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Montblanc 146 Vs 149 And Hand Fatigue

montblanc 146 149 pen fatigue

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#21 cellmatrix

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Posted 31 August 2016 - 18:39

You may be able to benefit from a little exercise.  I did, though not for writing.  My grip strength had atrophied.  

 

I found this el-cheapo machine working muscles deep into my palm as well as the fingers. 

 

I write with heavy sterling pens.  My ideas wear out before my hands do.  Interestingly, I found that I have large differentials among fingers in strength. I also think it improved my coordination by forcing my fingers to act more independently, as in the picture.  That hand model is going to get a powerful middle-finger if he keeps it up.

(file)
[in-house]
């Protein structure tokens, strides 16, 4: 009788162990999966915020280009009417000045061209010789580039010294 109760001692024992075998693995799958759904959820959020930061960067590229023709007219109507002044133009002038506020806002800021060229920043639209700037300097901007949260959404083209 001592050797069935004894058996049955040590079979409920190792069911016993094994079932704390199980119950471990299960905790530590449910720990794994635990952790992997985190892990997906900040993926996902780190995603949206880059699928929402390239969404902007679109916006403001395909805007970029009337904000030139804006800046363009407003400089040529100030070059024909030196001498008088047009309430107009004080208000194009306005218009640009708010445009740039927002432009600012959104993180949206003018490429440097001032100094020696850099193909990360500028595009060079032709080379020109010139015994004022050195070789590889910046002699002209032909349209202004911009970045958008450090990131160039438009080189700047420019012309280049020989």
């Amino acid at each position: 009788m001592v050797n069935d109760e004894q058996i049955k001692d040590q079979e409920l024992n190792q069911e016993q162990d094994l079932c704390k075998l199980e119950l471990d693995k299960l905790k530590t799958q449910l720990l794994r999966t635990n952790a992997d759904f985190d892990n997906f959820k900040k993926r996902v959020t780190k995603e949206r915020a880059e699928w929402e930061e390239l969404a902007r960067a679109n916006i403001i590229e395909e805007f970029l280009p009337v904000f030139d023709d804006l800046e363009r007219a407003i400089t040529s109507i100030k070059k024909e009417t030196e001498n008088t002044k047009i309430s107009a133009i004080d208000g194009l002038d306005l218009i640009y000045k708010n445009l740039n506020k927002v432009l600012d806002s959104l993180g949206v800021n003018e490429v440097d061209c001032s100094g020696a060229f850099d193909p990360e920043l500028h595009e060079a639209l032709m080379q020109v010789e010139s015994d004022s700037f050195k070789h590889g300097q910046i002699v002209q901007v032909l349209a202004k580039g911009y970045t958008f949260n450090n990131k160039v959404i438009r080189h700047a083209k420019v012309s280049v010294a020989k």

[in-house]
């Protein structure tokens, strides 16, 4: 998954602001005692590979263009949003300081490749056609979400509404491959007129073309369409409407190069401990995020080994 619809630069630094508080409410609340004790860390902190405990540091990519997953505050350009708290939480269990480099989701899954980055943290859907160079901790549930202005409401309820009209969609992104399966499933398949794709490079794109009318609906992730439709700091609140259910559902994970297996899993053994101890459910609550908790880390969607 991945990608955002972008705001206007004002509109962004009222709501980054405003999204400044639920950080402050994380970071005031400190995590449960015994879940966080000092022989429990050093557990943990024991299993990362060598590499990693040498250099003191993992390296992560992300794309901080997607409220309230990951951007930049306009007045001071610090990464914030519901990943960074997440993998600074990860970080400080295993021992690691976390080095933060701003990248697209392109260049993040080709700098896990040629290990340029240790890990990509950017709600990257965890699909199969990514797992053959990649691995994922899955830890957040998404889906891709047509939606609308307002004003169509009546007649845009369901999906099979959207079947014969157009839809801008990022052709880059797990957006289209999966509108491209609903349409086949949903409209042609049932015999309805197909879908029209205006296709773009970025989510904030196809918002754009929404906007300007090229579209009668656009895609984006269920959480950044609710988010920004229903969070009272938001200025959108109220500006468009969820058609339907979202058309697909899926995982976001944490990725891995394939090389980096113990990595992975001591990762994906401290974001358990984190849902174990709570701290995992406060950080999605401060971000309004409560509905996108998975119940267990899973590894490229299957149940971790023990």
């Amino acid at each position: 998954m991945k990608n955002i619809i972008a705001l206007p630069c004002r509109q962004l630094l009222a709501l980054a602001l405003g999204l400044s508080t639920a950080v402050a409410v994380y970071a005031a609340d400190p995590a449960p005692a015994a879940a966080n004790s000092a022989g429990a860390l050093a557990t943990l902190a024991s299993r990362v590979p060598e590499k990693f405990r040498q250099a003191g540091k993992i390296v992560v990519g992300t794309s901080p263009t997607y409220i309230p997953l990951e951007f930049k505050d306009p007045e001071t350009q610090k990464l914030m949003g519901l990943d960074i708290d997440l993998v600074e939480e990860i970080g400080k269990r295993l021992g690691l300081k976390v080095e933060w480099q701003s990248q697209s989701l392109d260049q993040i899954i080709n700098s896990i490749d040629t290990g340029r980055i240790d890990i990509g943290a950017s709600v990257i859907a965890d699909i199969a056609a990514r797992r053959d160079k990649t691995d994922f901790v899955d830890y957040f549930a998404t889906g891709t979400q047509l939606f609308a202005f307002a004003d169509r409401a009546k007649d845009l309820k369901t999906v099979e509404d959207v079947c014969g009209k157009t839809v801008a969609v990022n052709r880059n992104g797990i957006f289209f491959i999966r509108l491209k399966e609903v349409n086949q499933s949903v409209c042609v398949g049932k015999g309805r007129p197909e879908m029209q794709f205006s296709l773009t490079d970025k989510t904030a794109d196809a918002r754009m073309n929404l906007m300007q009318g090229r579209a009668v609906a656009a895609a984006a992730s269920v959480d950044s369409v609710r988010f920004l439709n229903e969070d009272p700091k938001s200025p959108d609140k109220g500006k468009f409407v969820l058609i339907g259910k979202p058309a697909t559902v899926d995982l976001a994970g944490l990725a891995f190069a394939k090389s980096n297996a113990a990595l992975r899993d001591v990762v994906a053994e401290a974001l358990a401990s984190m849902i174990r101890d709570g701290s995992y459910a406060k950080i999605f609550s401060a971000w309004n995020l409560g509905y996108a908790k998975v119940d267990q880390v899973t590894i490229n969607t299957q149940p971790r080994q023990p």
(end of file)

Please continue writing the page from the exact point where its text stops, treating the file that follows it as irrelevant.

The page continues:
Simply hanging from a pull up bar or other tall object is far better at building up your grip compared to these little spring loaded gizmos.



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#22 Old Salt

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Posted 01 September 2016 - 00:33

I go between my 146 and 149. Love them of both. But I prefer a fat pen. My hands seem not to tire as fast and they are just very comfortable in my hand...
I also love to write with the Jinhao 159's with original and Goulet nibs. An additional fatty that I really love is the Laban Mento. Outside its almost identical to a 149. It's a resin body with no piston assembly so it's a little lighter than a 149. It's a CC filler, Takes #6 nibs, can easily be broken down, and is a fraction of the cost of a 149. You can get one for around $98.